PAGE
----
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pic. of a Puff Adder

The African Puff Adder(Bitis Arietans) being necked

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INTRODUCTION

I began this page because there seems to be very little information on the web regarding the Puff Adder. Of all the venomous snakes that I keep and have kept over the years they are my favorite. They are very dangerous snakes and I do not wish to encourage anyone to attempt to keep them. You should have plenty of experience with non-venomous species, preferably agressive specimens, and the proper training before obtaining a venomous snake. I plan to include a case history of a fatal envenomation of an experienced keeper by the Puff Adder, not to villanize and give these beautiful snakes a worse name than they already have, but to demonstrate the seriousness of keeping these or any other venomous snake. I have lots of training and experience with venomous snakes and I have never been bitten. Do your homework before you undertake the practice of venomous snake keeping. It is a very large responsibility that could cost you your life.Click here to see the result of a Timber Rattlesnake envenomation, a snake which has a much less toxic venom than the Puff Adder.

My first thought was to include information on the larger Bitis Vipers only, but finally decided to give them special attention but to make it a site dedicated to all venomous snakes. So this should be a fairly hefty site when I am finished. I plan to add things daily so check back often. If you have any questions or comments feel free to e-mail me at bitis666@yahoo.com

THE PUFF ADDER(Bitis Arietans)

Two different races of the Puff Adder are recognized: The typical Puff Adder (Bitis Arietans) & the Somali Puff Adder (Bitis Arietans Somalica.) The Somali Puff Adder differs from the typical race in having keeled subcaudals. The Puff Adder gets its name from its habit of inflating its body and emitting a deep, low warning hiss to warn intruders to stay away.

The Puff Adder is one of the three giant vipers of Africa, the other two are the Gaboon Viper(Bitis Gabonica) & the Rhinoceros Viper(Bitis Nasicornis.) The Puff Adder is second largest after the Gaboon Viper which can reach lengths of nearly seven ft. and is the heaviest viper in the world. The Puff Adder can attain a very large size and I have had in my possession a specimen that was nearly five ft. in length and approximately as big around as a football, a very impressive snake! It died about a month after I purchased it, probably from liver damage due to over feeding by its previous owner. It was much too large for hooks to be of any use. These snakes feed voraciously and care must be taken not to over feed them.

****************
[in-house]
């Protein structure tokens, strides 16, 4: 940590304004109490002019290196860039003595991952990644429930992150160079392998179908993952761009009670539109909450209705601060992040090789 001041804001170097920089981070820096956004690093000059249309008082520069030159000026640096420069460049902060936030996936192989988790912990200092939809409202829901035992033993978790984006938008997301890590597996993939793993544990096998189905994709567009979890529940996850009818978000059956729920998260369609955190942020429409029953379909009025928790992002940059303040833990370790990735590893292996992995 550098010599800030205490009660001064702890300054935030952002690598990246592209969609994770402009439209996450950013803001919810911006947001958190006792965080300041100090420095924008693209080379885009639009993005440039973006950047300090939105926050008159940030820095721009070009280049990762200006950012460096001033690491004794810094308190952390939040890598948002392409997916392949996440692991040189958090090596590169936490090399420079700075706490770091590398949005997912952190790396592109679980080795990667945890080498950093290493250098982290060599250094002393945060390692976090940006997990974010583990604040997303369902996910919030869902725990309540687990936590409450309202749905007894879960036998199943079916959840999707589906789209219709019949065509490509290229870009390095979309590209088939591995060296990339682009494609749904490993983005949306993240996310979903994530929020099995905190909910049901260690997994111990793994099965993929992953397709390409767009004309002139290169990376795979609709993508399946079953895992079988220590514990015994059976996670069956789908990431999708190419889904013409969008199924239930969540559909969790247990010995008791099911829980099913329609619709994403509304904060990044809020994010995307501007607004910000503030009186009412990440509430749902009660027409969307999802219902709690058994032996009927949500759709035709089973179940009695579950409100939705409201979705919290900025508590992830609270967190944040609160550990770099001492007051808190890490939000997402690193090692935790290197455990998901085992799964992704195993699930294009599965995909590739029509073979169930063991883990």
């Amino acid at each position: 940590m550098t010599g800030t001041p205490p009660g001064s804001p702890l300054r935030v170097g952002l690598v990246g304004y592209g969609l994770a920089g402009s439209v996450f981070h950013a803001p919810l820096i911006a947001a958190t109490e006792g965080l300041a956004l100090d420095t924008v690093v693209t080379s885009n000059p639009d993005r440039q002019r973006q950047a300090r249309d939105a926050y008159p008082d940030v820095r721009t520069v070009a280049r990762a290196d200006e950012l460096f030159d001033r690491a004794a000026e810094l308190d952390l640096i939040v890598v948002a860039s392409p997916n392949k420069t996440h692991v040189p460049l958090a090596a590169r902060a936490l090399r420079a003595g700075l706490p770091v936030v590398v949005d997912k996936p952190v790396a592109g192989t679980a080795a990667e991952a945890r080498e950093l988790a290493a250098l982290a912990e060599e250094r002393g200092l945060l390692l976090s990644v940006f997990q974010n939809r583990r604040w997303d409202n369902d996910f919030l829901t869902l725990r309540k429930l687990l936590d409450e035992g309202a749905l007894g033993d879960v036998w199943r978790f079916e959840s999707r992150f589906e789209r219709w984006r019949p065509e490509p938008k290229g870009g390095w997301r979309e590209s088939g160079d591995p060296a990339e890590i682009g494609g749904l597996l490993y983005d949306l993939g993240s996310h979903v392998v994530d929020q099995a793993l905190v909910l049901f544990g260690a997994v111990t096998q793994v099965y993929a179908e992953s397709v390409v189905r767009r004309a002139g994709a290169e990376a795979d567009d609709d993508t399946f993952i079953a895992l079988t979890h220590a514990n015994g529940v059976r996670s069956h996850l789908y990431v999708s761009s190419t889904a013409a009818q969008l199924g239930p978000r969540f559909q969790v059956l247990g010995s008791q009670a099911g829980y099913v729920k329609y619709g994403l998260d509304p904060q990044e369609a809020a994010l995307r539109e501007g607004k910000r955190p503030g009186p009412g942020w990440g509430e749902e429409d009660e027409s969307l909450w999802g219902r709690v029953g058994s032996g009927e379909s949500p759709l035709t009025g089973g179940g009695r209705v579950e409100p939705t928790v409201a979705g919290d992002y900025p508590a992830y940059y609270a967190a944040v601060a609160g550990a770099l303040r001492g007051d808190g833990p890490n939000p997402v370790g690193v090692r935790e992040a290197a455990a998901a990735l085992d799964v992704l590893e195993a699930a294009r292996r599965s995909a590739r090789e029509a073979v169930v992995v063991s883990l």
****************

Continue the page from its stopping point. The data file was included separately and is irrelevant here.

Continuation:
The Puff Adder is a very slow moving, lethargic snake that doesn't move around very much, but it is capable of short bursts of speed when attempting to escape. Regardless of its normal sluggishness, the Puff Adder is one of the fastest striking snakes in the world. My male puffs usually become a little more active in the mating season, crawling around and checking things out and after mating usually settle down once more. If they do not mate this roaming may persist for a month or so before they settle down. The males have a considerable sex drive and it has been observed in the wild engaged in ritualized combat with Black Mambas (Dendroaspis Polylepis), an entirely different species of snake! In my personal opinion, The Puff Adder is more dangerous at this time than at others, as mine have all seemed to be more irritable and willing to strike during this period.

VENOM & BITES

The Puff adder has a very well developed solenoglyphous venom delivery system. The venom is injected through its large hollow fangs like hypodermic needles and it sometimes holds on to its victim. The approximate lethal dose of venom for humans is 100mg. and from 100-350mg. may be injected in a single bite. The symptoms of Puff Adder envenomation may include: intense pain, massive swelling, abdominal cramping, high fever, the victim may go in and out of shock, breathing may become increasingly difficult, there is usually extensive subcutaneous bruising and blood blisters form rapidly. Death from Puff Adder bite usually occurs two-four days after envenomation, most often from complications arising from blood volume deficit and the development of a disseminated intravascular coagulopathy. Death has occured in under thirty-minutes from intravenous injection of venom resulting in catastrophic circulatory collapse. Death sometimes occurs from anaphylactic shock or organ failure due to the extensive swelling.

Most bites to humans occur because the Puff Adder is common near human habitation, it frequently basks on or near foot paths and when approached it will remain motionless relying on its camoflage to avoid detection, this is particularly true at dusk when it is most active. It usually doesn't strike unless touched or stepped on, but if it is, it often strikes with great force and astonishing speed. The puff Adder is the leading cause of snakebite death in africa. It only strikes in self-defense and would much rather escape or be left alone than bite a human. If it realizes that it has been discovered it will assume a striking possition with its head down, its nose pointed toward the ground, inflates its body and emits a deep hiss to warn you to stay away. If approached too closely or further molested it will not hesitate to strike. If its warnings are headed it will begin to slowly back away, hissing and finally turn and move off.

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